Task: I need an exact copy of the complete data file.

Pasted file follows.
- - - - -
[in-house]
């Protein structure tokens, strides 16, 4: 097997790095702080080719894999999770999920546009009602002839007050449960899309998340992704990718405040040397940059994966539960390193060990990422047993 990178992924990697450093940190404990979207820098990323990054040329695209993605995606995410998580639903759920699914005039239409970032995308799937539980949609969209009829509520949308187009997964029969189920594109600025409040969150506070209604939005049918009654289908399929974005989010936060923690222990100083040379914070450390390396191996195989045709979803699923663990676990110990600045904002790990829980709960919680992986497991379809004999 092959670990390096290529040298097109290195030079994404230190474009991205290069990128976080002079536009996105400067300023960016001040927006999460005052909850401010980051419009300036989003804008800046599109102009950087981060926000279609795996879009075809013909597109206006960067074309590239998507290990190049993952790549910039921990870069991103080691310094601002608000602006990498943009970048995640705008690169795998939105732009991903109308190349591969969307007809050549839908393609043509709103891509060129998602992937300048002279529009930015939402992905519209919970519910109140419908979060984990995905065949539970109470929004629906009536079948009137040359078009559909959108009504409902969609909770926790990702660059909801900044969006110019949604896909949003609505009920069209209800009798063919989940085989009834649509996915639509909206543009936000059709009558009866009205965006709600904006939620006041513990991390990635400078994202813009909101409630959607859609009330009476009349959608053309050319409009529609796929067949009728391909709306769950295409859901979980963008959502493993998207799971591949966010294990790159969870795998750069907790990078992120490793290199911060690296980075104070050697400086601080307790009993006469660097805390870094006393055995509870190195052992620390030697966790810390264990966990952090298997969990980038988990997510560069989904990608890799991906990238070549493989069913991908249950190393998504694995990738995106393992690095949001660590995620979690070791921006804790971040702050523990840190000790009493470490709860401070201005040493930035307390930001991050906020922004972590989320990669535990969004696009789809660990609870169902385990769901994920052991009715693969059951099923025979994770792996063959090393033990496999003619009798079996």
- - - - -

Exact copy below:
[in-house]
């Protein structure tokens, strides 16, 4: 097997790095702080080719894999999770999920546009009602002839007050449960899309998340992704990718405040040397940059994966539960390193060990990422047993 990178992924990697450093940190404990979207820098990323990054040329695209993605995606995410998580639903759920699914005039239409970032995308799937539980949609969209009829509520949308187009997964029969189920594109600025409040969150506070209604939005049918009654289908399929974005989010936060923690222990100083040379914070450390390396191996195989045709979803699923663990676990110990600045904002790990829980709960919680992986497991379809004999 092959670990390096290529040298097109290195030079994404230190474009991205290069990128976080002079536009996105400067300023960016001040927006999460005052909850401010980051419009300036989003804008800046599109102009950087981060926000279609795996879009075809013909597109206006960067074309590239998507290990190049993952790549910039921990870069991103080691310094601002608000602006990498943009970048995640705008690169795998939105732009991903109308190349591969969307007809050549839908393609043509709103891509060129998602992937300048002279529009930015939402992905519209919970519910109140419908979060984990995905065949539970109470929004629906009536079948009137040359078009559909959108009504409902969609909770926790990702660059909801900044969006110019949604896909949003609505009920069209209800009798063919989940085989009834649509996915639509909206543009936000059709009558009866009205965006709600904006939620006041513990991390990635400078994202813009909101409630959607859609009330009476009349959608053309050319409009529609796929067949009728391909709306769950295409859901979980963008959502493993998207799971591949966010294990790159969870795998750069907790990078992120490793290199911060690296980075104070050697400086601080307790009993006469660097805390870094006393055995509870190195052992620390030697966790810390264990966990952090298997969990980038988990997510560069989904990608890799991906990238070549493989069913991908249950190393998504694995990738995106393992690095949001660590995620979690070791921006804790971040702050523990840190000790009493470490709860401070201005040493930035307390930001991050906020922004972590989320990669535990969004696009789809660990609870169902385990769901994920052991009715693969059951099923025979994770792996063959090393033990496999003619009798079996």